This week I hit a wall and didn't expect it. That’s not true. I felt the wall building around me since the March covid virus restrictions were put into place, but chose to ignore it and continued to climb around it.
Most in my community have been faithfully following the guidelines of keeping safe. Time has clocked the days, weeks, and even months of this "new" norm. The challenge and dislike of our isolation became normal. The patience in accessing goods and services in a different manner became normal. Watching others around the world act irresponsibly without regard for others’ life or health has become a daily expectation and our most recent focus of entertainment.
So I hit a wall, and looking back after the fact, can agree that the wall really was there just waiting. I had masked many emotions by expressing I am tired and looking forward to the summer break. But I did not feel tired physically, I have had more time than enough time to sit still and rest. Instead, I became tired mentally and emotionally and didn’t realize it.
My excuse as compared to others? I have caught myself adding this comment to any inquiry question when asked, “…and I have been isolating since November.” Why was I saying this? In February and March, I was free of surgery restrictions. Now the new restrictions were preventative ones for my recuperating body. My unexpressed emotions involved feeling teased when that limited time of freedom was taken away.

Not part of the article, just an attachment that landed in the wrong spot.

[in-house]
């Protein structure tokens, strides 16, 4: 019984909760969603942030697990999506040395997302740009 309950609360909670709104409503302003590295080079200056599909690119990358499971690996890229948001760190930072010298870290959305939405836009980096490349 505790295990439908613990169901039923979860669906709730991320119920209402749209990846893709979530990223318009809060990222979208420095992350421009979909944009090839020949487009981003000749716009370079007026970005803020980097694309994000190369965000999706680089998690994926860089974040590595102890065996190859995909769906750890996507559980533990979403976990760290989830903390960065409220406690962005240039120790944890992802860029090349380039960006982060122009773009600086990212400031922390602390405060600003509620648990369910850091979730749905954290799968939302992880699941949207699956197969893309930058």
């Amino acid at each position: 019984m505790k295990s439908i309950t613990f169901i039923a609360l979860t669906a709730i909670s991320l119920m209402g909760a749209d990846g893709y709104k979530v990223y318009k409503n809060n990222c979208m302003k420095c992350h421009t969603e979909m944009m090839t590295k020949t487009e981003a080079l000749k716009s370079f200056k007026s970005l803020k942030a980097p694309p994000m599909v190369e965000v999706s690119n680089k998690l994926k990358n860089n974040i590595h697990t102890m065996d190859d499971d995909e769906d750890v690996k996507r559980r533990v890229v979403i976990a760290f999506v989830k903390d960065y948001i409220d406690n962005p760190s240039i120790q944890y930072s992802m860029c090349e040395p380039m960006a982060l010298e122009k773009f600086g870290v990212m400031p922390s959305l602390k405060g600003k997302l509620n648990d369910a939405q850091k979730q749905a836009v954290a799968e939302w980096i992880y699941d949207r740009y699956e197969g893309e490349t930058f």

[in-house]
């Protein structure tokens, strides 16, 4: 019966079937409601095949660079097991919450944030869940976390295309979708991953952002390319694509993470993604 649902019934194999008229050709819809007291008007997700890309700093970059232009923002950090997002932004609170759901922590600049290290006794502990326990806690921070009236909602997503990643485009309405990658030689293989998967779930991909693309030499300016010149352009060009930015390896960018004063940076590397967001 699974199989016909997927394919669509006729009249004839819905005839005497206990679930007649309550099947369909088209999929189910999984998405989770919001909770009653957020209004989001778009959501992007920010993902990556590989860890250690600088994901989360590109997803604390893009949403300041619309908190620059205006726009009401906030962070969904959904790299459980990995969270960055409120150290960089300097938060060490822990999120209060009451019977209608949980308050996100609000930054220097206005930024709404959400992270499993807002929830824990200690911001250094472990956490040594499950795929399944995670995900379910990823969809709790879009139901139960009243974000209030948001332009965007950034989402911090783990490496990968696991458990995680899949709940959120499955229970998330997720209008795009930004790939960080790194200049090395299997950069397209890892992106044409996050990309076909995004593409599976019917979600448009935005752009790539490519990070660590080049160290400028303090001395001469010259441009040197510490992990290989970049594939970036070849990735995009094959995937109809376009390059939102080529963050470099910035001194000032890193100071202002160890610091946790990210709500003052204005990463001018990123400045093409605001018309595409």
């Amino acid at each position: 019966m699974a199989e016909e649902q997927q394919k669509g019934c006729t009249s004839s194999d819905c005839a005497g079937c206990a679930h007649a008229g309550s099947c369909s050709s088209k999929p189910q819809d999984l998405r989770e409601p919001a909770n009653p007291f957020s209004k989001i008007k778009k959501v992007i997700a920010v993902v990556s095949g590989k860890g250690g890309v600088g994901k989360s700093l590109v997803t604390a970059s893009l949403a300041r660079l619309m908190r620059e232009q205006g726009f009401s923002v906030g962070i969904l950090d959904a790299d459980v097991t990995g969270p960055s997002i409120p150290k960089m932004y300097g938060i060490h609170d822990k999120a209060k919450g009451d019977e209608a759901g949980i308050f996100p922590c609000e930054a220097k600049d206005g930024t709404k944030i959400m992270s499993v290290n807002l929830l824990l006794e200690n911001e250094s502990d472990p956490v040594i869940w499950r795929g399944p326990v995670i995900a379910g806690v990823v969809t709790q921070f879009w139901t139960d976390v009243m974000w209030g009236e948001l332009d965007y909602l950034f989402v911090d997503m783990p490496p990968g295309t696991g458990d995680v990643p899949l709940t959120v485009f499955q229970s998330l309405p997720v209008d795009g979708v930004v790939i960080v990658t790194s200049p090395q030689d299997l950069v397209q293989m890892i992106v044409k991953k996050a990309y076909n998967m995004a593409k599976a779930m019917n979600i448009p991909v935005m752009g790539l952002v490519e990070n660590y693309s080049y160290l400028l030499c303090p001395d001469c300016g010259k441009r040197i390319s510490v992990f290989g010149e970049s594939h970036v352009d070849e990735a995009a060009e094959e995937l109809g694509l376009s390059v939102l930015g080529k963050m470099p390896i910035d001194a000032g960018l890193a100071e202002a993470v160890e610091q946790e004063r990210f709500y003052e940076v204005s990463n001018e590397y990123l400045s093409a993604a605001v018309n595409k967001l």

What I viewed as my normal disappeared once more. I abided by the new limitations with gusto, masking true emotions. I created physical masks for others and made my own sanitizer and wipes. I felt useful and busy in my work. Other challenges though, that should have been resolved, were being delayed because of our societal restrictions. My true feelings were building.
The wall tried to give me hints of it’s impending presence but I ignored it. Then the wall made itself known, which for me, is usually physical symptoms...not this time. In the middle of night my motions exploded, my anxieties erupted, and I truly believed my heart was coming out of my chest. I woke up not able to breathe.
I didn’t stop to think maybe this was emotional. I was focused on the physical effects of increasing chest pain and an irregular heart beat. My body was drenched in sweat. I did not step away from the situation and ask why if my heart was in distress I could change my clothes, or find my shoes under a stool with ease. I even stood at the open door way of my home waiting for the ambulance.
So to the hospital I went in an ambulance I had summoned on my own. Some may be asking, why share this? I do not feel embarrassed that I mistakenly diagnosed a true anxiety attack for a physical heart attack. In fact, the ambulance attendants indicated that many have ignored similar signs and created more severe issues for them to deal with. Our suppressed emotions during this time of isolation and fear have added further challenges to our health givers.
Instead, I wish I had step backed and acknowledge to the wall what I was truly feeling--wishing for a miracle of change. How powerless I am feeling because of our restrictions and the devastation of families and even communities elsewhere. Most importantly I had hoped this new world, that will continue for a long while, would just disappear. It won’t. I will need to change instead.